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Smithsonian / USGS Weekly Volcanic Activity Report

Weekly Volcanic Activity Map

The Weekly Volcanic Activity Report is a cooperative project between the Smithsonian's Global Volcanism Program and the US Geological Survey's Volcano Hazards Program. Updated by 2300 UTC every Wednesday and averaging 16 reported volcanoes, this is not a comprehensive list of all eruptions this week, but rather a summary of activity that meet criteria discussed in the "Criteria and Disclaimers" section below.

Volcanic activity reported here is preliminary and subject to change. Carefully reviewed, detailed narratives over longer time periods are published as reports of the Bulletin of the Global Volcanism Network available through volcano profile pages.

Smithsonian / USGS Weekly Volcanic Activity Report for the week of 2 February-8 February 2011
Name Location Eruption Start Date Report Status
Fuego Guatemala 2002 Jan 4 New
Galeras Colombia New
Kirishimayama Kyushu (Japan) New
Nyiragongo DR Congo 2002 May 17 (?) New
Aira Kyushu (Japan) 2017 Mar 25 Continuing
Bezymianny Central Kamchatka (Russia) 2010 May 21 (?) Continuing
Karymsky Eastern Kamchatka (Russia) 2021 Apr 3 Continuing
Kilauea Hawaiian Islands (USA) Continuing
Kizimen Eastern Kamchatka (Russia) Continuing
Popocatepetl Mexico 2005 Jan 9 Continuing
Santa Maria Guatemala 1922 Jun 22 Continuing
Sheveluch Central Kamchatka (Russia) 1999 Aug 15 Continuing
Suwanosejima Ryukyu Islands (Japan) 2004 Oct 23 Continuing
Tengger Caldera Eastern Java (Indonesia) Continuing
Villarrica Chile 2014 Dec 2 ± 7 days Continuing
Weekly Reports Archive

Since the Weekly Volcanic Activity Report began in November 2000, there have been 16,844 individual reports over 1,072 weeks (average of 16 per week) on 311 different volcanoes.

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Agung Copahue Ijen Little Sitkin Pelee South Sarigan Seamount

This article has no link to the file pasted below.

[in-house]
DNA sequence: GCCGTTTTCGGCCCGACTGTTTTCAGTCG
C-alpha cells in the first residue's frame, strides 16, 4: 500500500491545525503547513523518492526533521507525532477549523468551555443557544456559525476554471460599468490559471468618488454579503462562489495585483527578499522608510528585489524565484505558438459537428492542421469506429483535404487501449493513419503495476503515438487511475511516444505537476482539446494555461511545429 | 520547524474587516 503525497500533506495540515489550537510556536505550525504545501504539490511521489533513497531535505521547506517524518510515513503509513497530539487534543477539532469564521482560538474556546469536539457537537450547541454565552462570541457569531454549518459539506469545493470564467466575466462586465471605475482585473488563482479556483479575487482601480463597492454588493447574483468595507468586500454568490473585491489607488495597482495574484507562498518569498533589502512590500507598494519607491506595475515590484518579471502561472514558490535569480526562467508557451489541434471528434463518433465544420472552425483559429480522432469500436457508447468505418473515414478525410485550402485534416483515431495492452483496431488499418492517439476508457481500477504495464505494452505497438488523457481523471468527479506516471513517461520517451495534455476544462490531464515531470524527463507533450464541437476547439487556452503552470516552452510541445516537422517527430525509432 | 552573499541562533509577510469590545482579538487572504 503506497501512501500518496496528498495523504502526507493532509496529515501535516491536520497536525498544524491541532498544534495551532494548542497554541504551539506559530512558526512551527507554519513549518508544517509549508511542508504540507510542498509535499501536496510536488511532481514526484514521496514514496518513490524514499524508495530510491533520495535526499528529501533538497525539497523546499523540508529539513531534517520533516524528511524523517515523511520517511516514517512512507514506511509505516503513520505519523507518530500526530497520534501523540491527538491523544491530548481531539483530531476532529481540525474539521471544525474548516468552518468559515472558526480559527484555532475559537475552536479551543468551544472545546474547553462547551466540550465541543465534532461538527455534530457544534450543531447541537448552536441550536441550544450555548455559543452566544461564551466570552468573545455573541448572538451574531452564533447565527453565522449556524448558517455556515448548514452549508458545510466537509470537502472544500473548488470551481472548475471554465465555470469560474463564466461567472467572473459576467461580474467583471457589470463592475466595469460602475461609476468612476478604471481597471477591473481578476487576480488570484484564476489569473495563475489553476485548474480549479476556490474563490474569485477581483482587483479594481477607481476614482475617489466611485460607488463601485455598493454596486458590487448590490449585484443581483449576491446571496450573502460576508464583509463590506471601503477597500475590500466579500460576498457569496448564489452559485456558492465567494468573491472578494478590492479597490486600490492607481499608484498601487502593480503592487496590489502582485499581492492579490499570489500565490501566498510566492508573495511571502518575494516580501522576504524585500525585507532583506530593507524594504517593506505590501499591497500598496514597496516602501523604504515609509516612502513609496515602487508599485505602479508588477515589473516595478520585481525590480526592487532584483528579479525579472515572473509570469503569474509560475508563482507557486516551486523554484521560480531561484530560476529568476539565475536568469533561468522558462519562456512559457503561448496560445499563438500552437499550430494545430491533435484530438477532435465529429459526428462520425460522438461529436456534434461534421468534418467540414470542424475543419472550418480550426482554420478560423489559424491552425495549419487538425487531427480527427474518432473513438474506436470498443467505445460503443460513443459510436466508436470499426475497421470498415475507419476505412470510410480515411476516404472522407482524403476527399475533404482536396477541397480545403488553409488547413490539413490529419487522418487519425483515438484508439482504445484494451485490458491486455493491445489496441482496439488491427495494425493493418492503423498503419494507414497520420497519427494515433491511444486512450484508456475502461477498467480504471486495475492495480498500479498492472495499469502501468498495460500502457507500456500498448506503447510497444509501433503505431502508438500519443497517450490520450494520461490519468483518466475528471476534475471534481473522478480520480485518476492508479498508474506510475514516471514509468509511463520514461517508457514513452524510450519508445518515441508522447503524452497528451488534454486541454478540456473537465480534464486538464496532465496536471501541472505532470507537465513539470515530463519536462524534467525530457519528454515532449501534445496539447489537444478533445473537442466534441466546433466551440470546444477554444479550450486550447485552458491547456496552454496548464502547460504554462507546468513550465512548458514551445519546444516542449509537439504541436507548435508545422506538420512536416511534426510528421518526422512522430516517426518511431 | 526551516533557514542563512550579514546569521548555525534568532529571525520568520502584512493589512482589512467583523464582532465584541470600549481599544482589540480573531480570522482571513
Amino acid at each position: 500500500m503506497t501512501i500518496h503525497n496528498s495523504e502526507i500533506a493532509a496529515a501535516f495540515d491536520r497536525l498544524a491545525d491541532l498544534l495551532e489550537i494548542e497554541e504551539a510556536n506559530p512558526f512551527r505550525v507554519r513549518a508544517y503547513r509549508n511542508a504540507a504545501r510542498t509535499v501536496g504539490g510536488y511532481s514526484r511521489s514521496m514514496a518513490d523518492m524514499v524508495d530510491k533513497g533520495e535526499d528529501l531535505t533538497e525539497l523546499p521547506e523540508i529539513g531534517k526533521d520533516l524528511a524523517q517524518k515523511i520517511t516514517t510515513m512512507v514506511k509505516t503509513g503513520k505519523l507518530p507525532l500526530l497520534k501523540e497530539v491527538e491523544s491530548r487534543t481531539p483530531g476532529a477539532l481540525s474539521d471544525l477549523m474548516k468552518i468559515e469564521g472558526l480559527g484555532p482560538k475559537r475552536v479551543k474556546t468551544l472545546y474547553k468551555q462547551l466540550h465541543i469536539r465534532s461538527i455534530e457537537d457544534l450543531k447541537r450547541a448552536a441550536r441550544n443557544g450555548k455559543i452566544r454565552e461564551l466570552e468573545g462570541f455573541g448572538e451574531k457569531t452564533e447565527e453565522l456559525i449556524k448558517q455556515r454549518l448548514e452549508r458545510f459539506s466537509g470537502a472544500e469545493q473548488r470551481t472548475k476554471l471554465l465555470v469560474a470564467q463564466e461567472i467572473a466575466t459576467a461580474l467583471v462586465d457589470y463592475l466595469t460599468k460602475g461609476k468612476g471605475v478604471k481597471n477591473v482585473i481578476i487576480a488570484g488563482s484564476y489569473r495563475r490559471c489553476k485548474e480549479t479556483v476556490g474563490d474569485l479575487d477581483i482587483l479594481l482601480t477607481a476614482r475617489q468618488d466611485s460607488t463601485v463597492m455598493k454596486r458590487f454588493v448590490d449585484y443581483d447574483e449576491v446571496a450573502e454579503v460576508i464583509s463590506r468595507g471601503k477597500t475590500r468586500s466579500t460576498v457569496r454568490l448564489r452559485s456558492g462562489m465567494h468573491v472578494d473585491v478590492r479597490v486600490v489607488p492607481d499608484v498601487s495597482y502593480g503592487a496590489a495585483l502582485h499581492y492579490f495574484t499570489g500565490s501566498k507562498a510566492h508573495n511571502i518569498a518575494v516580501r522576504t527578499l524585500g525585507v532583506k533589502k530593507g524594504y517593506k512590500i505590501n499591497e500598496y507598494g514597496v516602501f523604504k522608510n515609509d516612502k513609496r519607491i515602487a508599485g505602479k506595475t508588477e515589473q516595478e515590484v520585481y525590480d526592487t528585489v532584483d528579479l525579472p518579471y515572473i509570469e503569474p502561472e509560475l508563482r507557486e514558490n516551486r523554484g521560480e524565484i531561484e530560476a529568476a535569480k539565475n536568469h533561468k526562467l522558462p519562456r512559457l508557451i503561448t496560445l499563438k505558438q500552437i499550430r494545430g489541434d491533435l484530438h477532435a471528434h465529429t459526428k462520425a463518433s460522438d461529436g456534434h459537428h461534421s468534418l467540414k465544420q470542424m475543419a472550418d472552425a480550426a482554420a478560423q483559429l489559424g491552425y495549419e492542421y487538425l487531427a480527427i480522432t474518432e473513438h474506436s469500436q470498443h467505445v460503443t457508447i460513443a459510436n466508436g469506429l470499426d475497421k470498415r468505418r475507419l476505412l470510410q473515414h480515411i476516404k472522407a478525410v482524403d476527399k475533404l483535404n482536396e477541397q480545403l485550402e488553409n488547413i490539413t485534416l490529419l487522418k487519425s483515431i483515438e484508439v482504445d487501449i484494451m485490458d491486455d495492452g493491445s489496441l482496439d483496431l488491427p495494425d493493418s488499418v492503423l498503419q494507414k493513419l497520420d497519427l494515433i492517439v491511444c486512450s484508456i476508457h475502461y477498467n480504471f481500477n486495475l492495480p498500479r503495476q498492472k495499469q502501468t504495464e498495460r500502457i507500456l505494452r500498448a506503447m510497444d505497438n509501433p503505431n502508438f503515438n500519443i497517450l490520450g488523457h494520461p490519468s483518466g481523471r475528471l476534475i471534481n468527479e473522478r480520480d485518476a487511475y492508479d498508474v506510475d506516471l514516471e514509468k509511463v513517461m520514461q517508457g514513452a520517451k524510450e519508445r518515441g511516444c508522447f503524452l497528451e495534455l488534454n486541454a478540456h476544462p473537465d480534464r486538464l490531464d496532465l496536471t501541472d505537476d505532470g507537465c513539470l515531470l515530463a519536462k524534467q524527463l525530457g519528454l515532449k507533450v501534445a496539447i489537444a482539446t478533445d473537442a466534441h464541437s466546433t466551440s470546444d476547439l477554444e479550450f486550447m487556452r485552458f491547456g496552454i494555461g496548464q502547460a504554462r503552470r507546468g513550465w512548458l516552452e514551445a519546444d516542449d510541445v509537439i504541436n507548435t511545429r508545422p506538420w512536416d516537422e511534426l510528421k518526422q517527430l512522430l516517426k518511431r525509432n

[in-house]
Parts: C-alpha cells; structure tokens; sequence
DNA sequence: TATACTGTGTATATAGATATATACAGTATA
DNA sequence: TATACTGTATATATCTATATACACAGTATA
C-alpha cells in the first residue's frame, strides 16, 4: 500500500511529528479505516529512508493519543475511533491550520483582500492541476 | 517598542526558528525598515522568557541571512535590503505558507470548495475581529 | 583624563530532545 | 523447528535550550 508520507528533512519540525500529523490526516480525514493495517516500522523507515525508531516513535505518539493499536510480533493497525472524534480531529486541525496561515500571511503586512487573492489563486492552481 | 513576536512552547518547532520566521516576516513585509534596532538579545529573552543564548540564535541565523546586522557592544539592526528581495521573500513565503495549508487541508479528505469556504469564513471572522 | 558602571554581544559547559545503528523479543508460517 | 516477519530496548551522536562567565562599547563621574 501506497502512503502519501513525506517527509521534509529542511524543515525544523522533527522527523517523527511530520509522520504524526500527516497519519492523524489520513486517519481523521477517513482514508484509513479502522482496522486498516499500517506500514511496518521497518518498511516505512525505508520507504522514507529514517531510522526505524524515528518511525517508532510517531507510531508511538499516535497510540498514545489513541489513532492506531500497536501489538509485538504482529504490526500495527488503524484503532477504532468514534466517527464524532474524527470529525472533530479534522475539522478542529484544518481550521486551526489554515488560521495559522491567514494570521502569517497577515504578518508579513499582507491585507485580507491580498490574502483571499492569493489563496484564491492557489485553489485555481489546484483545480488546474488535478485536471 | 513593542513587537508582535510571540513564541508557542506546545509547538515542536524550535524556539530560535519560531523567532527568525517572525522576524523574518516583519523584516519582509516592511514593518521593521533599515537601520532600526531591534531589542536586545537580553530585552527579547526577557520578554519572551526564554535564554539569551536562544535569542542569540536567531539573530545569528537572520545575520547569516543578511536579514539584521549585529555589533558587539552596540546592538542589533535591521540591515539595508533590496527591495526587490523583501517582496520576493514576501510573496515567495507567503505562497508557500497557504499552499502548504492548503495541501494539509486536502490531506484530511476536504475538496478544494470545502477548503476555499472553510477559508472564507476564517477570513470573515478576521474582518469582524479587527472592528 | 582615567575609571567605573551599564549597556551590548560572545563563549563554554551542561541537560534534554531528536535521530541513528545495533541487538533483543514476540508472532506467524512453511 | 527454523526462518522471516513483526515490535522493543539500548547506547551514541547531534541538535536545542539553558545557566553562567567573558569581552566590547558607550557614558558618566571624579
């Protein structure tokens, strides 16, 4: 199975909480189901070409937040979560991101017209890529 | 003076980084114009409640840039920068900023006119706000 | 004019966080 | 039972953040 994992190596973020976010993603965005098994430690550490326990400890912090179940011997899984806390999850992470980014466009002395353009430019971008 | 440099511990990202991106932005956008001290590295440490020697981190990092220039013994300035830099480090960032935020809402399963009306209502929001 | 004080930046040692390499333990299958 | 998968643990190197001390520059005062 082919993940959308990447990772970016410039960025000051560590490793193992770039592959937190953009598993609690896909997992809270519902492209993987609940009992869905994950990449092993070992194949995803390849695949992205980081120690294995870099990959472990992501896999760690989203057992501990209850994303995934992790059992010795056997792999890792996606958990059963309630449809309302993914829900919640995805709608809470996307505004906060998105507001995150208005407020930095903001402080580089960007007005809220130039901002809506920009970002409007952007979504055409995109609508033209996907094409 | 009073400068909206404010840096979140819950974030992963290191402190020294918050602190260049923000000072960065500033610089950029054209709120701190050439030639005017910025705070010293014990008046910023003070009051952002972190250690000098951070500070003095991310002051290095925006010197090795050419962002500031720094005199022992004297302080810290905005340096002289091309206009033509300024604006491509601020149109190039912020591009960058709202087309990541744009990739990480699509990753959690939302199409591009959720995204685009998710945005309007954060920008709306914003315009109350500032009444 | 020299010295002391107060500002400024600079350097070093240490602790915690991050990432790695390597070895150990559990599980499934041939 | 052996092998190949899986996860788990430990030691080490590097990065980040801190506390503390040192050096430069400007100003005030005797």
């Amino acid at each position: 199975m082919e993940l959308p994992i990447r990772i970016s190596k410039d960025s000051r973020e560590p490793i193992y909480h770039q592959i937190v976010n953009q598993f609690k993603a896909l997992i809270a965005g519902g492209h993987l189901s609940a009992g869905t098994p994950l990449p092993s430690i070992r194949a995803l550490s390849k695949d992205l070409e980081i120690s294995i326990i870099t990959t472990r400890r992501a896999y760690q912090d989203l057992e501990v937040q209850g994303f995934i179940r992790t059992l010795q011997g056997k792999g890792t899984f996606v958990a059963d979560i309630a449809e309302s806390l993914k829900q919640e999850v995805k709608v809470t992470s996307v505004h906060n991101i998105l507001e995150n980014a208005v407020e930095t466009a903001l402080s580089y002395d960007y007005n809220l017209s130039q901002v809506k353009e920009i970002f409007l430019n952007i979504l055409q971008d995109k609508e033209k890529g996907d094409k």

Ahyi Cotopaxi Iliamna Llaima Peuet Sague Spurr
Aira Cuicocha Iliwerung Loihi Pinatubo St. Helens
Akan Cumbal Inielika Lokon-Empung Planchon-Peteroa Stromboli
Alaid Dabbahu Ioto Lopevi Poas Sulu Range
Alu-Dalafilla Dempo Irazu Machin Popocatepetl Sumbing
Ambae Descabezado Grande Iya Makian Puyehue-Cordon Caulle Sundoro
Ambang Dieng Volcanic Complex Izu-Torishima Makushin Rabaul Suretamatai
Ambrym Dukono Jackson Segment Maly Semyachik Raikoke Suwanosejima
Anatahan Ebeko Kaba Manam Ranakah Taal
Antillanca Volcanic Complex Ebulobo Kadovar Manda Hararo Raoul Island Tair, Jebel at
Antuco Egon Kambalny Marapi Rasshua Takawangha
Apoyeque Ekarma Kanaga Maroa Raung Talang
Arenal Epi Kanlaon Martin Redoubt Tambora
Asamayama Erebus Karangetang Masaya Reventador Tanaga
Askja Erta Ale Karkar Maule, Laguna del Reykjanes Tandikat-Singgalang
Asosan Etna Karthala Mauna Loa Rincon de la Vieja Tangkoko-Duasudara
Augustine Etorofu-Yakeyama [Grozny Group] Karymsky Mayon Rinjani Tangkuban Parahu
Avachinsky Eyjafjallajokull Kasatochi McDonald Islands Ritter Island Tara, Batu
Awu Fernandina Katla Melimoyu Rotorua Telica
Axial Seamount Fogo Katmai Merapi Ruang Tenerife
Azul, Cerro Fonualei Kavachi Midagahara Ruapehu Tengger Caldera
Azumayama Fournaise, Piton de la Kelimutu Misti, El Ruiz, Nevado del Three Sisters
Bagana Fourpeaked Kelut Miyakejima Sabancaya Tinakula
Balbi Fuego Kerinci Momotombo Sakar Tofua
Bamus Fujisan Ketoi Monowai Salak Tokachidake
Banda Api Fukutoku-Oka-no-Ba Kharimkotan Montagu Island San Cristobal Tolbachik
Bardarbunga Galeras Kick 'em Jenny Moyorodake [Medvezhia] San Miguel Toliman
Barren Island Galunggung Kikai Mutnovsky San Vicente Tongariro
Batur Gamalama Kilauea Myojinsho Sangay Tungurahua
Bezymianny Gamkonora Kirishimayama Nabro Sangeang Api Turrialba
Bogoslof Gareloi Kizimen Negra, Sierra Santa Ana Ubinas
Brava Gaua Klyuchevskoy Negro, Cerro Santa Maria Ugashik-Peulik
Bristol Island Gorely Kolokol Group Nightingale Island Sarigan Ukinrek Maars
Bulusan Great Sitkin Korovin Nishinoshima Sarychev Peak Ulawun
Calbuco Grimsvotn Koryaksky Nisyros Saunders Unnamed
Callaqui Guagua Pichincha Krakatau Novarupta Semeru Unnamed
Cameroon Guallatiri Krummel-Garbuna-Welcker NW Rota-1 Semisopochnoi Veniaminof
Campi Flegrei del Mar di Sicilia Guntur Krysuvik-Trolladyngja Nyamulagira Seulawah Agam Villarrica
Cayambe Hachijojima Kuchinoerabujima Nyiragongo Sheveluch West Mata
Cereme Hakoneyama Kurikomayama Okataina Shishaldin Westdahl
Chachadake [Tiatia] Heard Kusatsu-Shiranesan Okmok Simbo Whakaari/White Island
Chaiten Hekla Kverkfjoll Ontakesan Sinabung Witori
Chiginagak Helgrindur Lamington Oraefajokull Sinarka Wolf
Chikurachki Hierro Lamongan Osorno Siple Yasur
Chiles-Cerro Negro Hokkaido-Komagatake Langila Pacaya Sirung Zaozan [Zaosan]
Chillan, Nevados de Home Reef Lanin Pagan Slamet Zavodovski
Chirinkotan Hood Lascar Palena Volcanic Group Snaefellsjokull Zhupanovsky
Chirpoi Huaynaputina Lateiki Paluweh Soputan Zubair Group
Cleveland Hudson, Cerro Lengai, Ol Doinyo Panarea Sorikmarapi